eta: using a chamfer tool WILL cut way into the pocket. The cutter angle is not angled enough in the right direction and there is no stop
Link Posted: 9/8/2010 11:11:16 AM EDT
Originally Posted By danpass:
Originally Posted By GWhis:
..................
............. Minor scratches don't seem to hurt anything, but if you are a "bull in the china closet" type of guy, use some restraint.

I always wonder about the outcome when people use drill presses for these things


Why? I do it all the time and do not have brass catching the uniformer. Of course, I always insert the brass over the uniformer in line with the uniformer axis. If you are a klutz you can always wear gloves.
Link Posted: 9/8/2010 12:13:55 PM EDT
Originally Posted By eweloader:
Originally Posted By danpass:
Originally Posted By GWhis:
..................
............. Minor scratches don't seem to hurt anything, but if you are a "bull in the china closet" type of guy, use some restraint.

I always wonder about the outcome when people use drill presses for these things


Why? I do it all the time and do not have brass catching the uniformer. Of course, I always insert the brass over the uniformer in line with the uniformer axis. If you are a klutz you can always wear gloves.


It's true that on a drill press you have the where-with-all to make sure the case is presented perfectly aligned, and that certainly can be the advantage you need. But if you're depending on a hand held presentation, then it's easy to present it slightly skewed, and then the torque of the machine can certainly do damage in a hurry.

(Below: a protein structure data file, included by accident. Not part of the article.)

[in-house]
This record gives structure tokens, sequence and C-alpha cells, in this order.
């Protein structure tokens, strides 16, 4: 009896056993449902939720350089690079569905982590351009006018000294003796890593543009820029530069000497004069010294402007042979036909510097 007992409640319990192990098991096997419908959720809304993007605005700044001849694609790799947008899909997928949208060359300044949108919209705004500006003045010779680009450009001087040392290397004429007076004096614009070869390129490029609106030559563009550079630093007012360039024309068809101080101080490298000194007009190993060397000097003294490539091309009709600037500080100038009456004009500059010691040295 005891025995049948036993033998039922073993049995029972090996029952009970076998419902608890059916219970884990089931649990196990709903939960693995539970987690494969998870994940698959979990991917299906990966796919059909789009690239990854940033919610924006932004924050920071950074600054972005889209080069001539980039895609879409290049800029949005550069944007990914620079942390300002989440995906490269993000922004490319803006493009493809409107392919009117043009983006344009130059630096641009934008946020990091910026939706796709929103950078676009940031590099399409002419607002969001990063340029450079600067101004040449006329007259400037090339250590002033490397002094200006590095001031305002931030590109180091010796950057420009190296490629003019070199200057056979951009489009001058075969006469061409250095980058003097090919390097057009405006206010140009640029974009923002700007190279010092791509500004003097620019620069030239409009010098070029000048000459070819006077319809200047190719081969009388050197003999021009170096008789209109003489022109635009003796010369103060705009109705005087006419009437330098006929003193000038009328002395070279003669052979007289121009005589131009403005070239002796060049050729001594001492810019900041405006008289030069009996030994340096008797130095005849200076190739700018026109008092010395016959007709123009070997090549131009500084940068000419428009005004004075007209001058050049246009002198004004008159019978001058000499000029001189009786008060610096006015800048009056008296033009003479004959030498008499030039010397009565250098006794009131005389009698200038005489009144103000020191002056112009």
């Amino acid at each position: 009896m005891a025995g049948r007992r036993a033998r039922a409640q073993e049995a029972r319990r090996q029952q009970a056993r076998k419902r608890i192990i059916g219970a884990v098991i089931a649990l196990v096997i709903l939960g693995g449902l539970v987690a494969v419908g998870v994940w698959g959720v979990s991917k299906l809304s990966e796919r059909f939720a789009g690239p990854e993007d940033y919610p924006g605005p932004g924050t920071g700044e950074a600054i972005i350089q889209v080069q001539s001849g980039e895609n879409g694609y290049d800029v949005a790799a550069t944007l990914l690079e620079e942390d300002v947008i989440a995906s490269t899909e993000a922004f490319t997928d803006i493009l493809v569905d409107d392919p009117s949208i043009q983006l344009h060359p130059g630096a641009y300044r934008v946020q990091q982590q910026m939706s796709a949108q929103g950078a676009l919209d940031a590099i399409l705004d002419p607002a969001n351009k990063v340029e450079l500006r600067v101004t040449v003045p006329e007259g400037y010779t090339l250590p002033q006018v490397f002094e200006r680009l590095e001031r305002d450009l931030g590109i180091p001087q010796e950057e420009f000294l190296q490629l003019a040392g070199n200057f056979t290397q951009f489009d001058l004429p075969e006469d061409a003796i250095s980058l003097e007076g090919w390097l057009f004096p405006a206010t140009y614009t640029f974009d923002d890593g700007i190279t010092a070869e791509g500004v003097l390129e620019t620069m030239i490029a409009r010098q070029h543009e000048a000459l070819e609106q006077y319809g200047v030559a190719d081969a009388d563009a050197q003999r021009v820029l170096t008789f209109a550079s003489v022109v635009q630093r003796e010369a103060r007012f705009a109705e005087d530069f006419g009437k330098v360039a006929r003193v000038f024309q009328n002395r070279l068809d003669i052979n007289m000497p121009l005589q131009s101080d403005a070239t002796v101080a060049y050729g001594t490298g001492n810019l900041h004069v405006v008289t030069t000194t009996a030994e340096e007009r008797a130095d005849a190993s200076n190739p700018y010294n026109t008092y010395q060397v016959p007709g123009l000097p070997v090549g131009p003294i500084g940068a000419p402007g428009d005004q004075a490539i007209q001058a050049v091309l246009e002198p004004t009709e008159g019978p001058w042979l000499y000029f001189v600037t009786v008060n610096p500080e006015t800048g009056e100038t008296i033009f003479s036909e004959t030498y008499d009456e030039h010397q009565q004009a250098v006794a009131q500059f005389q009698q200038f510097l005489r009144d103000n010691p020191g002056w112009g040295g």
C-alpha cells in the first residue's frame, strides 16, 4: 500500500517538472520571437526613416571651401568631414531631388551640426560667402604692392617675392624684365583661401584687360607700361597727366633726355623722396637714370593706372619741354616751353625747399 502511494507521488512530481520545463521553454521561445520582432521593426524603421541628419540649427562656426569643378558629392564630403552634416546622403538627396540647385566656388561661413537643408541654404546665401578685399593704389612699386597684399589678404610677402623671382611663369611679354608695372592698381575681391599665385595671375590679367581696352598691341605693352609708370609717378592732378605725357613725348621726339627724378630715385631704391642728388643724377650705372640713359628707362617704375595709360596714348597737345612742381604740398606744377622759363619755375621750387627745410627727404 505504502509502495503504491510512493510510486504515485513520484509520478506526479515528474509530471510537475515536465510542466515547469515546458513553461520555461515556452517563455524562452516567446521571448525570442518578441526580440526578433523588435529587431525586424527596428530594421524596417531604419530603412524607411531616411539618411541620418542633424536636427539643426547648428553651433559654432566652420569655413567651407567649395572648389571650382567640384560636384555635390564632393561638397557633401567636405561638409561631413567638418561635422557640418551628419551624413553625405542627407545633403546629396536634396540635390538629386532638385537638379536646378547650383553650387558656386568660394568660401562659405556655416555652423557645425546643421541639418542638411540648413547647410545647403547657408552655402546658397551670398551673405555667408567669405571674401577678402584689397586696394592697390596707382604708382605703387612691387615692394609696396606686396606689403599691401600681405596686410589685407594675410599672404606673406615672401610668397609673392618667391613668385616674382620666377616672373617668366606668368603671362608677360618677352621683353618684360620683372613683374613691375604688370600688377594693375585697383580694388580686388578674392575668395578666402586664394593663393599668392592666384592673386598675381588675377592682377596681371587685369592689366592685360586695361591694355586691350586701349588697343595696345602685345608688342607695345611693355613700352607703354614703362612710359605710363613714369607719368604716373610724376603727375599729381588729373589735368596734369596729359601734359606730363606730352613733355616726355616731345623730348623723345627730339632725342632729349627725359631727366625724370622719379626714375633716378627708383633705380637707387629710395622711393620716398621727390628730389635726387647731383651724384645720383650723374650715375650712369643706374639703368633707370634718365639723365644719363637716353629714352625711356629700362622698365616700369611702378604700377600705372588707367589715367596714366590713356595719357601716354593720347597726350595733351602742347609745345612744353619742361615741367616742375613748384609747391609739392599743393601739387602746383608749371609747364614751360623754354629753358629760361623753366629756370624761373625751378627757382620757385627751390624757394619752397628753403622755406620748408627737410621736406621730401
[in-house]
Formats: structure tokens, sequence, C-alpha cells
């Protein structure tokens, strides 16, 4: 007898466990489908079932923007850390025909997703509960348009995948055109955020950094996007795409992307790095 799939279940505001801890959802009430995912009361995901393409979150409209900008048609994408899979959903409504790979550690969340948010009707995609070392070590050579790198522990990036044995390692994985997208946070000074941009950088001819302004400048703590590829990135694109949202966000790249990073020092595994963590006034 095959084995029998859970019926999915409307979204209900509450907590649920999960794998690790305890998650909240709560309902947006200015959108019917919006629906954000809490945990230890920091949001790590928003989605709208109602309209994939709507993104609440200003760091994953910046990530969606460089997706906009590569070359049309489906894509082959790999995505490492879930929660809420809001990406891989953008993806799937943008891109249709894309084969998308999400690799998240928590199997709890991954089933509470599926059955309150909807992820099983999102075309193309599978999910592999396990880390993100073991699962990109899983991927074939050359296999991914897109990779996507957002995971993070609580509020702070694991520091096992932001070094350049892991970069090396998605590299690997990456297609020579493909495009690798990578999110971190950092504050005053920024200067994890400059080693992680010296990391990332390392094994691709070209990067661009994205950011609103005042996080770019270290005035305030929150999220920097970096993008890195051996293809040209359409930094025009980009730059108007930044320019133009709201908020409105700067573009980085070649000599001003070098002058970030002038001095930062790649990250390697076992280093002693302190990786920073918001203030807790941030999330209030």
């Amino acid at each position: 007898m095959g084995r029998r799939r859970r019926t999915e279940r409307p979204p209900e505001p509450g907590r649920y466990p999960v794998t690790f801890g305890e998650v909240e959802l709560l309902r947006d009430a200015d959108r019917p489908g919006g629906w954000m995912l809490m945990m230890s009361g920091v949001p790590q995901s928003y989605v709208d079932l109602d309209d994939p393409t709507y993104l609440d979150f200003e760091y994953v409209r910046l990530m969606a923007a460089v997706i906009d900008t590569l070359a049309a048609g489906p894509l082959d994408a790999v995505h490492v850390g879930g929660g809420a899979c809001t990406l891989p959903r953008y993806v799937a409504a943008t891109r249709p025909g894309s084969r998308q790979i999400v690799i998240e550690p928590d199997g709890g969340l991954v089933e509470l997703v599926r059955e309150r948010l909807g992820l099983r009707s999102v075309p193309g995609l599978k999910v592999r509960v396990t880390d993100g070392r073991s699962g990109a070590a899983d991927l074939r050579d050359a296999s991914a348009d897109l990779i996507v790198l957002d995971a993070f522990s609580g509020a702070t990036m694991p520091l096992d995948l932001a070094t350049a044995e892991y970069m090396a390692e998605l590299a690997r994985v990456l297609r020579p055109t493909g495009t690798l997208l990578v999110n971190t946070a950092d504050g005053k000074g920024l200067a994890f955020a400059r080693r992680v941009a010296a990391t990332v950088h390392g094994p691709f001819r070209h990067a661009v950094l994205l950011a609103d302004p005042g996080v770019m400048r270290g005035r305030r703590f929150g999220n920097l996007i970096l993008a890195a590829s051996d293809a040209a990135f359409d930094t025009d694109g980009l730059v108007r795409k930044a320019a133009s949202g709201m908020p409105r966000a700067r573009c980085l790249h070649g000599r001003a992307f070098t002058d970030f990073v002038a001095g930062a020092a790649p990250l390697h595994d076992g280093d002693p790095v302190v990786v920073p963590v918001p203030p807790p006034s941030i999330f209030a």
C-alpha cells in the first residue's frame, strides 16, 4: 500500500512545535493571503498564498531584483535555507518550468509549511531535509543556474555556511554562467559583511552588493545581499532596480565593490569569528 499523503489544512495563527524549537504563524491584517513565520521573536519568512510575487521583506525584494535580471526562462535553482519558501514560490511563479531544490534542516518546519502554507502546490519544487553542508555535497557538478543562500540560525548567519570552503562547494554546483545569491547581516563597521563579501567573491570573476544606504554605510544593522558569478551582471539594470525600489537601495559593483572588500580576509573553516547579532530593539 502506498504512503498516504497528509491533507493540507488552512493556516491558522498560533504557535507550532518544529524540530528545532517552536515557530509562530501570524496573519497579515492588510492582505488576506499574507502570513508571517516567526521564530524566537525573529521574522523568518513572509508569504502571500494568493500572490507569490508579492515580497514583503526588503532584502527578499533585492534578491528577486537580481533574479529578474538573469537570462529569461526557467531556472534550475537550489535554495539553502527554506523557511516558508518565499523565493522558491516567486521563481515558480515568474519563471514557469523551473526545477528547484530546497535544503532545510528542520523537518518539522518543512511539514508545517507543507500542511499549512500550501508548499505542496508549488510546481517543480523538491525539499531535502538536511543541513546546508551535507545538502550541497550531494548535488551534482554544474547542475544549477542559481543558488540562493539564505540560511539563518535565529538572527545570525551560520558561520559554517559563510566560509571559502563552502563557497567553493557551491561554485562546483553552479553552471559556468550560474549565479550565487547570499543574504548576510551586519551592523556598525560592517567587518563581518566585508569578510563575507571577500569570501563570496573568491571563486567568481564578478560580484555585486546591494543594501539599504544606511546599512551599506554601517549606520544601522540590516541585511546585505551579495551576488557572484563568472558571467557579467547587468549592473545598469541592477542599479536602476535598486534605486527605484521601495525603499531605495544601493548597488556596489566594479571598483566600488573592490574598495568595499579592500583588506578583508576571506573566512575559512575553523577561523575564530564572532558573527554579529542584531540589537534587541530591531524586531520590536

Link Posted: 9/8/2010 4:14:30 PM EDT
Originally Posted By GWhis:
Originally Posted By eweloader:
Originally Posted By danpass:
Originally Posted By GWhis:
..................
............. Minor scratches don't seem to hurt anything, but if you are a "bull in the china closet" type of guy, use some restraint.

I always wonder about the outcome when people use drill presses for these things


Why? I do it all the time and do not have brass catching the uniformer. Of course, I always insert the brass over the uniformer in line with the uniformer axis. If you are a klutz you can always wear gloves.


It's true that on a drill press you have the where-with-all to make sure the case is presented perfectly aligned, and that certainly can be the advantage you need. But if you're depending on a hand held presentation, then it's easy to present it slightly skewed, and then the torque of the machine can certainly do damage in a hurry.


That's what I'm dealing with now. I'll set the round down on the uniformer and especially if its crimped and not presented perfectly true then it will grab hard and ill pull it off and try again. Is the round garbage after this happens

Posted Via AR15.Com Mobile
Link Posted: 9/8/2010 6:28:15 PM EDT
Link Posted: 9/8/2010 7:34:58 PM EDT

Originally Posted By dryflash3:
http://i250.photobucket.com/albums/gg272/dryflash3/Tools/P5310450.jpg
Hornady reamer in near drill, PP uniformer in far drill.

Great for small batches, and much faster than the too slow Trim Mate.

With the Trim Mate, my hands start to ache from all the pushing down waiting for the tool to cut.

I know the feeling, I had to take a break after the few I did today. definitely wont be doing 100000000 cases straight through!